Ex Parte SchmidtAnnotate this Case
500 S.W.2d 144 (1973)
Ex parte Bill Warren SCHMIDT.
Court of Criminal Appeals of Texas.
October 10, 1973.
Rehearing Denied October 31, 1973.
*145 David J. Nagle, Houston, for appellant.
Carol Vance, Dist. Atty., James C. Brough, Asst. Dist. Atty., Houston and Jim D. Vollers, State's Atty., Austin, for the State.OPINION
This is an appeal following a habeas corpus hearing in the 182nd District Court, which resulted in an order that appellant be remanded to custody for delivery to California, pursuant to an executive warrant issued by the Governor of Texas.
The warrant, which was introduced into evidence, appears regular on its face. This fact made out a prima facie case authorizing the extradition of appellant. See Ex Parte Dumas, 487 S.W.2d 753 (Tex.Cr. App.1972); Ex Parte Goodman, 485 S.W.2d 785 (Tex.Cr.App.1972); Ex Parte Bowman, 480 S.W.2d 675 (Tex.Cr.App.1972).
Appellant now raises four complaints regarding the hearing. Three relate to the supporting papers, which were also introduced, and the fourth relates to the identity of appellant.
Appellant's first complaint is that the California pleadings are not sufficient to support the issuance of a warrant by the State of California, and hence are insufficient to support the issuance of the executive warrant by the Governor of our State. Whether the pleadings from the demanding state are sufficient to support a criminal prosecution in that state is not an issue before this Court if a crime has been substantially charged. See Ex Parte Weiner, 472 S.W.2d 773 (Tex.Cr.App.1971).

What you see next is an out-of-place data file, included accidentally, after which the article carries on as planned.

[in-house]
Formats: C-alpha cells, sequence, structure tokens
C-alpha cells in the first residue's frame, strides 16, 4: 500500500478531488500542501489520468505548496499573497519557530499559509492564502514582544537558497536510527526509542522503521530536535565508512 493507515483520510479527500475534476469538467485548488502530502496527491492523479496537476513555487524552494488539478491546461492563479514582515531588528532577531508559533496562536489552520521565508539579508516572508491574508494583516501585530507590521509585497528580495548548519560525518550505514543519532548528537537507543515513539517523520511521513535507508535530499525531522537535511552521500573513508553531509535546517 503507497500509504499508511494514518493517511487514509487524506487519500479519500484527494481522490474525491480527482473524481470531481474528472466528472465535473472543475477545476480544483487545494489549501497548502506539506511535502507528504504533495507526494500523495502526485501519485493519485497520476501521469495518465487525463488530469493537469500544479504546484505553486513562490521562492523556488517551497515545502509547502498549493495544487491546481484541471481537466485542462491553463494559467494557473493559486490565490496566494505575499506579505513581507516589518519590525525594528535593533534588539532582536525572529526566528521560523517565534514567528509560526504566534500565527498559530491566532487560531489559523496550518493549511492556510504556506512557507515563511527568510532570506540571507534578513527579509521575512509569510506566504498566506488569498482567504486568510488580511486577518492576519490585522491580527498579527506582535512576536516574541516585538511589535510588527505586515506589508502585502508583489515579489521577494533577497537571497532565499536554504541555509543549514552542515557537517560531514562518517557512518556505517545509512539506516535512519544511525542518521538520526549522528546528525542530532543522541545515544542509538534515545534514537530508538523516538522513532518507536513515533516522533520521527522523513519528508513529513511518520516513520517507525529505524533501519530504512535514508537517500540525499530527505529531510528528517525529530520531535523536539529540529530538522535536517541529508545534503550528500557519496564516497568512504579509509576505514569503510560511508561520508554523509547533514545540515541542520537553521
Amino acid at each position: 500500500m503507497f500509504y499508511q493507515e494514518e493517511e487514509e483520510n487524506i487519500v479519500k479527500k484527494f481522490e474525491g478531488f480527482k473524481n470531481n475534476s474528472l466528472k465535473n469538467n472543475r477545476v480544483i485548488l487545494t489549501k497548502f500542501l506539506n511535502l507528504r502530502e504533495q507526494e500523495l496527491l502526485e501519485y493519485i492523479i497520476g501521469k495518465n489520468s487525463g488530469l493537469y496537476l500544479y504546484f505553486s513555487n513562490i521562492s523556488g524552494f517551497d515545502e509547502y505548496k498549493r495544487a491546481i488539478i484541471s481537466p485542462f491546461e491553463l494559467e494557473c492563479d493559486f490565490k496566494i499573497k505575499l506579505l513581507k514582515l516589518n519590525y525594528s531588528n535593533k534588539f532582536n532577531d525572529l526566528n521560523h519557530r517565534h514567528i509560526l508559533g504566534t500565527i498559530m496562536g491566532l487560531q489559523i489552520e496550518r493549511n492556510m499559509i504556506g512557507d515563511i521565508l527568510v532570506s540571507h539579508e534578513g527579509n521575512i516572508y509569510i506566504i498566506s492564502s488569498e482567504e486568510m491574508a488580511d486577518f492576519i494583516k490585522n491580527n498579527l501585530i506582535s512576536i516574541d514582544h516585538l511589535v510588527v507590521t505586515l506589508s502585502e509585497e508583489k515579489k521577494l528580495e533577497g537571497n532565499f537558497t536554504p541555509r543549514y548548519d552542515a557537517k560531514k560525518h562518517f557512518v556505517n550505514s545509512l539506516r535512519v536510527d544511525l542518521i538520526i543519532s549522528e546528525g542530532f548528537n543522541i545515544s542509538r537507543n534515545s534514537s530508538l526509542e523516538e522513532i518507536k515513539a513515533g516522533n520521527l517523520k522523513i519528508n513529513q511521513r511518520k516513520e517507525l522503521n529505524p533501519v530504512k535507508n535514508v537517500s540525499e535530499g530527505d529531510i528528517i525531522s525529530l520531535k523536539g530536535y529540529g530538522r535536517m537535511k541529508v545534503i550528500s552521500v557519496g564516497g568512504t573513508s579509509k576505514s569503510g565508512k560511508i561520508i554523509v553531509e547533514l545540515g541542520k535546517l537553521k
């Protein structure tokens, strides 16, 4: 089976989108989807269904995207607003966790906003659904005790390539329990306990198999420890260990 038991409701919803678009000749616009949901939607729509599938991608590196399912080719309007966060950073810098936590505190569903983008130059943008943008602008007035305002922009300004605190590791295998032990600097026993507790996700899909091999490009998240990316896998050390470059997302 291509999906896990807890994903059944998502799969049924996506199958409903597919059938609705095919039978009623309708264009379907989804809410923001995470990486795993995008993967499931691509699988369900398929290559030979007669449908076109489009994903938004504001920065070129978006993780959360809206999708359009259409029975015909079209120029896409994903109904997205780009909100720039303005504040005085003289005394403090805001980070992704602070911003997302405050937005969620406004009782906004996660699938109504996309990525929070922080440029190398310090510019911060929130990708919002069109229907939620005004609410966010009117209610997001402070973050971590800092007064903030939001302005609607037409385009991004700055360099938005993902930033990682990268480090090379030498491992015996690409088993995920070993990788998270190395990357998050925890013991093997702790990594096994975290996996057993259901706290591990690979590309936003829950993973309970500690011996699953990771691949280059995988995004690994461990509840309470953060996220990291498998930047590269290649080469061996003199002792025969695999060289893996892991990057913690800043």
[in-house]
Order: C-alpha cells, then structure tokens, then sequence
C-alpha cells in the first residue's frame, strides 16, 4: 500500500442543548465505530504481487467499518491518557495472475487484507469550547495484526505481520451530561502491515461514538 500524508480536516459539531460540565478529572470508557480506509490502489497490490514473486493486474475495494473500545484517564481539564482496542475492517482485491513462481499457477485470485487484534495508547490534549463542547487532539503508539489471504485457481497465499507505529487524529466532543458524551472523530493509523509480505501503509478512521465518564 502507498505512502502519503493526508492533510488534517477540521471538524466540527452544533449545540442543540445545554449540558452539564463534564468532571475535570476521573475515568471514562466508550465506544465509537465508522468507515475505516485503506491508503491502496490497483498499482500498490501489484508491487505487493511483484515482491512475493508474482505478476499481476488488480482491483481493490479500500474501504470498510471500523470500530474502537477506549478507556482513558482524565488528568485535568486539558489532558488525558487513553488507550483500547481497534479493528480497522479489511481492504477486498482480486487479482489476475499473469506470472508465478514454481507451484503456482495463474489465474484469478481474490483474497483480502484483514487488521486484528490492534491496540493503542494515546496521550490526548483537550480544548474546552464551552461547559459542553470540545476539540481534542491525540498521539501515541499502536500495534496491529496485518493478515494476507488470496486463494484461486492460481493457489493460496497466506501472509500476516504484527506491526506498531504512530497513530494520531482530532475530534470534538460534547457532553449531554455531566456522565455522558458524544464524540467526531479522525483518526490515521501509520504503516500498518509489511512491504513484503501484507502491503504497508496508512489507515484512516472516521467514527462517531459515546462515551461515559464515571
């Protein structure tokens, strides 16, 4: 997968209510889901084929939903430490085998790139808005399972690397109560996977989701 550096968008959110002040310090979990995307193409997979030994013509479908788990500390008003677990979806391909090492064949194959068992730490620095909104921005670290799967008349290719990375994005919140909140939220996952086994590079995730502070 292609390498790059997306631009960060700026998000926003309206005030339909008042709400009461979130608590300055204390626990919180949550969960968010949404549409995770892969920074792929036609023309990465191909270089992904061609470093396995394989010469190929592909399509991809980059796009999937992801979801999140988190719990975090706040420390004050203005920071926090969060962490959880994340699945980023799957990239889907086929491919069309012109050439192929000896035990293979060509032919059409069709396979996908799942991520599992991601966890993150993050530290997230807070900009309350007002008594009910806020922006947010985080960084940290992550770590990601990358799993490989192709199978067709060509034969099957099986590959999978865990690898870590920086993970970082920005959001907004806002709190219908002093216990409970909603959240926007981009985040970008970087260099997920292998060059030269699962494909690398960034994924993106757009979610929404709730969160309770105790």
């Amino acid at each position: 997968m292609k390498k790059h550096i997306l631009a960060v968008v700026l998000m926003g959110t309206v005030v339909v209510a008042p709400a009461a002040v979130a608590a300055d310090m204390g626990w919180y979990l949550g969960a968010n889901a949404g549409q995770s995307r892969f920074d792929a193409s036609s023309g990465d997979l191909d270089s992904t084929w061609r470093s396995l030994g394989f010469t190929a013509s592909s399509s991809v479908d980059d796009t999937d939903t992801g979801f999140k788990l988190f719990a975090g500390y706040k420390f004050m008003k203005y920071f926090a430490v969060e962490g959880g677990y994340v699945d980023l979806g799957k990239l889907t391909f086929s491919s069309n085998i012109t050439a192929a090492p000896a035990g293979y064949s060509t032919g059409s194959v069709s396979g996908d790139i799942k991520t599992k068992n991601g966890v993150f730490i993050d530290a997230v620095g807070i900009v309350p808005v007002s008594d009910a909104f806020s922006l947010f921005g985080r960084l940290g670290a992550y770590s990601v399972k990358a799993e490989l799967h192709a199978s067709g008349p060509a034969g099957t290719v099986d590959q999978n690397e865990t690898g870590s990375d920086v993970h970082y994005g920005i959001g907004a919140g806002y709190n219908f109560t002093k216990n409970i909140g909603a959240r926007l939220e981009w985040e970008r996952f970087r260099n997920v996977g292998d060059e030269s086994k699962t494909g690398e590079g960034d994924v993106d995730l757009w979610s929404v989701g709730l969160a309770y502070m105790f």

Appellant next asserts that the pleadings show, on their face, that the California *146 statute of limitations has run on all the offenses charged. This Court has dealt with a similar contention in the past, and in that case we held that this was a matter of defense which should be decided in the courts of the demanding state. Ex Parte Ward, 470 S.W.2d 684 (Tex.Cr. App.1971).
Appellant's third complaint is that the California requisition was signed by the "Acting Governor" and that the State did not show that such a person had authority to sign the requisition. Since the State had made out a prima facie case by its introduction of the executive warrant, the burden of proof was upon the appellant to overcome the prima facie existence of every fact which the Governor of Texas was obliged to determine before he issued his warrant. This burden included the necessity of showing that the "Acting Governor" of California was without authority to sign the requisition. Ex Parte Fant, 400 S.W.2d 332 (Tex.Cr.App.1966).
The fourth contention raised by appellant is that he put his identity, as the person named in the warrant, in issue by a sworn denial and that the State then brought forth no proof to contradict his denial. The record reflects that appellant introduced an affidavit worded in the following fashion:"This Affidavit is executed for the purpose of denying under oath that the person before this Court ... is not the same Bill Warren Schmidt named in the requisition from the State of California ..." (Emphasis added)
As will be observed, the affidavit contains, in effect, a double negative, the consequence of which is to confirm appellant's identity as the person named in the requisition, rather than to deny it. In view of the fact that appellant did not properly raise the issue of his identity, we conclude that there was no error. See Ex Parte Connelly, 479 S.W.2d 943 (Tex.Cr.App. 1972).
The order remanding appellant to custody for extradition is affirmed.
MORRISON, Judge (concurring).
I join in affirming the order remanding appellant to custody. Appellant testified and did not deny that he was the person named in the Executive Warrant. He may not now on appeal contend that he put his identity in issue.